They built the Medellin cartel into the first organization with the capability of exporting tons of cocaine, rather than just pounds, and distributing narcotics across the United States. The organization was particularly ruthless in killing its opponents. In addition to trafficking charges, Escobar was wanted for ordering multiple homicides.
Since leaving prison, law enforcement officials said, Escobar's organization had lost much of its trafficking ability but retained some military strength.
The son of a schoolteacher and a small farmer, Escobar, who turned 44 Wednesday, revolutionized cocaine trafficking in the 1970s and 1980s, pioneering large-scale shipments first to the United States, then to Europe.
Unlike his rivals in the Cali cartel, Escobar and others in his organization craved recognition and overt political power. They also funded numerous social works around Medellin, winning the hearts of many in the poor areas who benefitted from the projects.
Escobar also demonstrated a ruthlessness in eliminating his enemies. He was wanted for masterminding the 1986 assassination of Guillermo Cano, editor of crusading anti-cartel El Espectador newspaper. In 1989, he allegedly ordered the murder of Sen. Luis Carlos Galan, a leading presidential candidate who favored extradition. In 1989, a car bombing and airline bombing left more than 150 people dead.
Escobar's group adopted the name "the Extraditables" because they were wanted in the United States and feared going to prison there. Their motto became "Better a tomb in Colombia than a prison cell in the United States," and they set out to end extradition.
Escobar was first arrested in 1974, for stealing a car. He walked out shortly after, but was rearrested in 1976, when he was found driving a pickup truck with cocaine in the spare tire. Again he was in prison for less than three months, freed when his case mysteriously kept disappearing in the courts. The arresting officer was killed five years later by traffickers.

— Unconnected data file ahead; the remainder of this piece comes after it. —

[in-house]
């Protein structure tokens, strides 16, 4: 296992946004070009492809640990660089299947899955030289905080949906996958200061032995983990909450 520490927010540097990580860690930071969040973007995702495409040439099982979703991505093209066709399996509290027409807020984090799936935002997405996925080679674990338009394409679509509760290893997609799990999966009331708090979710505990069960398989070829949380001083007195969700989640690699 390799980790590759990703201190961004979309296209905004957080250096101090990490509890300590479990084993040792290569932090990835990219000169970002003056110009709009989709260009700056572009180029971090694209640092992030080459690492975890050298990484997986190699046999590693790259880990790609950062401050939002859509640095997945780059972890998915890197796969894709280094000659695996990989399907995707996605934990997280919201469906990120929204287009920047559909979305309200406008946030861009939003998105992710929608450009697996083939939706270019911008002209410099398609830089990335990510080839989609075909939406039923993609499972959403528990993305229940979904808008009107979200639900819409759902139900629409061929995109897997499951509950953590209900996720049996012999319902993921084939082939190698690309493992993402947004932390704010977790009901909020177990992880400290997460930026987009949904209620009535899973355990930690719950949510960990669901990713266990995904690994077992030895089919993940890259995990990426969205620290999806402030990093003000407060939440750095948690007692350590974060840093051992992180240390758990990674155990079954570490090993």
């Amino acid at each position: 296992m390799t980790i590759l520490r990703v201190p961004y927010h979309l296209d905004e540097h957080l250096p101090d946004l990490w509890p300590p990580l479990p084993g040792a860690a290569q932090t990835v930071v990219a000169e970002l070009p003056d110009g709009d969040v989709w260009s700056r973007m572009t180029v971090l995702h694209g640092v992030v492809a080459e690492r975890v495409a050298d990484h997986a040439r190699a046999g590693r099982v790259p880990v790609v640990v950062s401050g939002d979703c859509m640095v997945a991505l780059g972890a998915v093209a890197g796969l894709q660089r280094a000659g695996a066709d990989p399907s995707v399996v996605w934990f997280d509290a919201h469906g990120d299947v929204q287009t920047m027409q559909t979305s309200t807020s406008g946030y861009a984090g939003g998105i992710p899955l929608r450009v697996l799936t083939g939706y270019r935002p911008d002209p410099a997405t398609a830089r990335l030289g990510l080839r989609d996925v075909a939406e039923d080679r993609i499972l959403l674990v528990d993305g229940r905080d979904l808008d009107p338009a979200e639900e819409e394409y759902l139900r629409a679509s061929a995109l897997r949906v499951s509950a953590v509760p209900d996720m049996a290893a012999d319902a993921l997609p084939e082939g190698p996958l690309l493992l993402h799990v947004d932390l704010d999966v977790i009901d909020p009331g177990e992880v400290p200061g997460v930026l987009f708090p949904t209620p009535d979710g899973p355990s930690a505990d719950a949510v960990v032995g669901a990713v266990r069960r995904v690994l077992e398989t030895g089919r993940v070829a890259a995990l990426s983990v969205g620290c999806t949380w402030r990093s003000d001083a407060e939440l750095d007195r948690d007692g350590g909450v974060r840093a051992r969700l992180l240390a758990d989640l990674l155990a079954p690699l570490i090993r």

In 1982, as he was revolutionizing the drug business, he was elected to the National Congress as an alternate representative from Envigado. Not only did this put him in the corridors of power, but his legislative immunity meant he could not be arrested.
Escobar was forced to resign from politics in late 1983, when Justice Minister Rodrigo Lara Bonilla began investigating him and his organization. Lara Bonilla was assassinated in a hail of gunfire April 30, 1984, the first high-profile assassination by the Medellin cartel.
The cartel hired the best gunmen in Medellin, becoming one of the most feared organizations in the world. The Extraditables began their next offensive in August 1989, with the assassination of presidential candidate Luis Carlos Galan, a staunch supporter of extradition.
Then-President Virgilio Barco declared the all-out war on the cartel, confiscating hundreds of properties, vehicles and airplanes suspected of belonging to it, and arresting hundreds of people. The police offered a $600,000 reward for the capture of drug kingpins.
In response, the Extraditables unleashed a wave of terrorism, setting off dozens of car bombs and offering rewards for every policeman killed in the Medellin area. More than 300 were killed.
The Associated Press reported from Medellin:
Escobar had been hunted not only by the security force but by a vigilante squad called People Persecuted By Pablo Escobar (PEPES), which killed several of his associates and threatened his family.
The vigilante squad is believed to be composed of members of the rival Cali drug cartel, disenchanted former Medellin cartel members and police avenging the deaths of officers slain by the cartel.
At one time, Escobar's drug trafficking gang was the world's biggest exporter of cocaine. But after his escape from prison, his empire was splintered by bloody internal rivalries and attacks by vigilantes and security forces.
The rival Cali cartel took over as the world's main supplier of cocaine. If Escobar's death leads to the Medellin cartel's collapse, the Cali cartel and other competitors are likely to try to pick up the Medellin business.